Posts Tagged ‘ Pinel ’

New issue – History of Psychiatry

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The second issue of 2017 of History of Psychiatry is now available and could be of interest to H-madness readers. The issue includes the following articles:

Philippe Huneman, From a religious view of madness to religious mania: the Encyclopédie, Pinel, Esquirol.

This paper focuses on the shift from a concept of insanity understood in terms of religion to another (as entertained by early psychiatry, especially in France) according to which it is believed that forms of madness tinged by religion are difficult to cure. The traditional religious view of madness, as exemplified by Pascal (inter alia), is first illustrated by entries from the Encyclopédie. Then the shift towards a medical view of madness, inspired by Vitalistic physiology, is mapped by entries taken from the same publication. Firmed up by Pinel, this shift caused the abandonment of the religious view. Esquirol considered religious mania to be a vestige from the past, but he also believed that mental conditions carrying a religious component were difficult to cure.

The debate on the causes and the nature of pellagra in Italy during the nineteenth century resembles and evokes the similar debate on General Paralysis of the Insane (GPI) that was growing at the same time in the United Kingdom. Pellagra and GPI had a massive and virulent impact on the populations of Italy and the UK, respectively, and contributed to a great extent to the increase and overcrowding of the asylum populations in these countries. This article compares the two illnesses by examining the features of their nosographic positioning, aetiology and pathogenesis. It also documents how doctors arrived at the diagnoses of the two diseases and how this affected their treatment.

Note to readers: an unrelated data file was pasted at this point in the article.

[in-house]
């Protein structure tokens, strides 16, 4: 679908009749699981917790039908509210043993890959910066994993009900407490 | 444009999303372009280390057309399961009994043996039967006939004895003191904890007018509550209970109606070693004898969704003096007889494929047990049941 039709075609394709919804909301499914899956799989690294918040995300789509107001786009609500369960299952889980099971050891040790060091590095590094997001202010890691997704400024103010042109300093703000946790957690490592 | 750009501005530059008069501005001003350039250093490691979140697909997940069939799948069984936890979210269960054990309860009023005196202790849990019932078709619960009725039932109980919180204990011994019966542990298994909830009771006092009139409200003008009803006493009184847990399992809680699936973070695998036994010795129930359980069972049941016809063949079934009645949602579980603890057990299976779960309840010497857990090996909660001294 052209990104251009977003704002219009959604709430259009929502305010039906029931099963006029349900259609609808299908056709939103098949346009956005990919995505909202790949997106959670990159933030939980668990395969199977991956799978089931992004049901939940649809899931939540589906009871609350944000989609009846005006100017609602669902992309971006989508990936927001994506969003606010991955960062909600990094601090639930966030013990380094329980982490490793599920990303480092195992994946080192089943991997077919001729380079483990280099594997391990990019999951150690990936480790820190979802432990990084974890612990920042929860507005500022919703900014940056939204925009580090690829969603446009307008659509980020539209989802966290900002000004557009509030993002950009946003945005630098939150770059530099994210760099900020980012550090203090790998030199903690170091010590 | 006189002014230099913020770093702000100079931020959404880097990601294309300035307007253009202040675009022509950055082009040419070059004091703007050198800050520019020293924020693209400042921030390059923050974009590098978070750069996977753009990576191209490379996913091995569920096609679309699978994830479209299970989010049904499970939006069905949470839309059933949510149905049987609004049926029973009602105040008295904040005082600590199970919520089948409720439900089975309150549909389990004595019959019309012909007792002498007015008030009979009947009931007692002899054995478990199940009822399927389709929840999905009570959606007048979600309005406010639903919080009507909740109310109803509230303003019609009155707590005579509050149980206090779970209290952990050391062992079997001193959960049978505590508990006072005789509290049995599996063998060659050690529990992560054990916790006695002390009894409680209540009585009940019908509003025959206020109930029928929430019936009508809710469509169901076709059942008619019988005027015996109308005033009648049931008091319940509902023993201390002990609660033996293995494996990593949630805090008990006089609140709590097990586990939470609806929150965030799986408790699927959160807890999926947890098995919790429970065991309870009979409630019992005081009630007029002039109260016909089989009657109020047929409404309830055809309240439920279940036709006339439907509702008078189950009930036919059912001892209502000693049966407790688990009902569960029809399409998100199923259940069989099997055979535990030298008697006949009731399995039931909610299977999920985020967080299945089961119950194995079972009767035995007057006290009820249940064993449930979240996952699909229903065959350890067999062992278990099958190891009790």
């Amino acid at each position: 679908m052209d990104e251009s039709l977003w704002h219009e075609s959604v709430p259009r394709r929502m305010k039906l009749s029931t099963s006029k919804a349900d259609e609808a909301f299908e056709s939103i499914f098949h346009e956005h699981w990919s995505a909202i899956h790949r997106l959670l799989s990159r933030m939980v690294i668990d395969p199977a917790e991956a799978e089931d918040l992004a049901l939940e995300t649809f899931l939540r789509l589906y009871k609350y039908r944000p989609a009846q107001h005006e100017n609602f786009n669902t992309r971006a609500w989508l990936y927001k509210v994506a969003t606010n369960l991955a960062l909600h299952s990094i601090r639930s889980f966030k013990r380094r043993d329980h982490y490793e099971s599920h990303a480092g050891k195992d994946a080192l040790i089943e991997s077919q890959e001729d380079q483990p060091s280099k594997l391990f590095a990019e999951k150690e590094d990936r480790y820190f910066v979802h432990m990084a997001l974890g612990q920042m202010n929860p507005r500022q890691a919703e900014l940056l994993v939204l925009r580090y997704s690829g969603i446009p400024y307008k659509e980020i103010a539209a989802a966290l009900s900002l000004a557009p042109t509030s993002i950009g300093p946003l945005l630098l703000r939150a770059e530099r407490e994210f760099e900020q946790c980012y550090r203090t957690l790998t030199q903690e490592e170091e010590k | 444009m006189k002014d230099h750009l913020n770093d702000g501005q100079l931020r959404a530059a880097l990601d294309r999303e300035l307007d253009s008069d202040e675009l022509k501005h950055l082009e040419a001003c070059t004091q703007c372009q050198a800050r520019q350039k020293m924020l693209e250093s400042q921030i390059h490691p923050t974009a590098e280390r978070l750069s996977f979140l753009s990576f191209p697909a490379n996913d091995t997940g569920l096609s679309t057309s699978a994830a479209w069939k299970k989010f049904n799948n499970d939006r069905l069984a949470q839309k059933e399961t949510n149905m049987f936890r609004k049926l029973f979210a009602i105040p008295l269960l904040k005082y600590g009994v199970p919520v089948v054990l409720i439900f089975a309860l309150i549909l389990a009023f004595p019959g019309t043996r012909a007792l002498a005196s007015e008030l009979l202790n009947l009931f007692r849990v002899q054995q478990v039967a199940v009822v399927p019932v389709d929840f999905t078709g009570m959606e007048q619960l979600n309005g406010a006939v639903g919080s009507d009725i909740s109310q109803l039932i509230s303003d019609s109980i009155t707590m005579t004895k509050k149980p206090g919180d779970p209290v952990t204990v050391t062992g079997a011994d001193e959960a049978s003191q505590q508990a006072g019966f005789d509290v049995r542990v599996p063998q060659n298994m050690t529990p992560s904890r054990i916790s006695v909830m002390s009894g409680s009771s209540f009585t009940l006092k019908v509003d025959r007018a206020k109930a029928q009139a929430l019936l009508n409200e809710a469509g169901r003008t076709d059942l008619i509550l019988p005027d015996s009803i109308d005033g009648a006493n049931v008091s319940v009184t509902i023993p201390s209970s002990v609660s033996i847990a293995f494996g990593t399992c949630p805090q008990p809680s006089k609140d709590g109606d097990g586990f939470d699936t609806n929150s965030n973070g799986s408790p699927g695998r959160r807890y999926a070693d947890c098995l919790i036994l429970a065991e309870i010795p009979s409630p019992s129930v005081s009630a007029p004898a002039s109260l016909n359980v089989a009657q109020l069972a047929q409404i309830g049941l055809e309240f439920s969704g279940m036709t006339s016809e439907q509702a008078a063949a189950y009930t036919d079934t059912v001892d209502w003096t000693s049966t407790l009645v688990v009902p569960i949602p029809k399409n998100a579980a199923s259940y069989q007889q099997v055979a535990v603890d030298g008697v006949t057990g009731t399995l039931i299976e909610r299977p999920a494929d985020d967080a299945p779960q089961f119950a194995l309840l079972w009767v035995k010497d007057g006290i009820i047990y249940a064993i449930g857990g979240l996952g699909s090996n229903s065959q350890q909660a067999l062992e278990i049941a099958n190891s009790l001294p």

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New issue of the Bulletin of the History of Medicine

The Fall issue of the Bulletin of the History of Medicine is accessible online. In this issue, you’ll find an article by Elizabeth A. Williams entitled Stomach and Psyche: Eating, Digestion, and Mental Illness in the Medicine of Philippe Pinel. The abstrac reads:

In premodern medicine eating and digestion were often linked to psychic disturbance, yet modern “mental medicine” is generally thought to have abandoned this ancient assumption. The work of Philippe Pinel, founder of French psychiatry and advocate of the “moral treatment,” has been regarded as indicative of this process, but in fact eating and digestion remained important to Pinel’s understanding of the néuroses, the variety of disease within which he classified both mild and severe forms of mental illness. Pinel’s theoretical and clinical innovations in regard to maladies that blended mental and gastric distress left an important legacy both to asylum-based psychiatry and to medical generalists working in private settings in the nineteenth century. Today his work remains valuable for its insistence on the inextricability of the “physical and the moral” in psycho-gastric illness.

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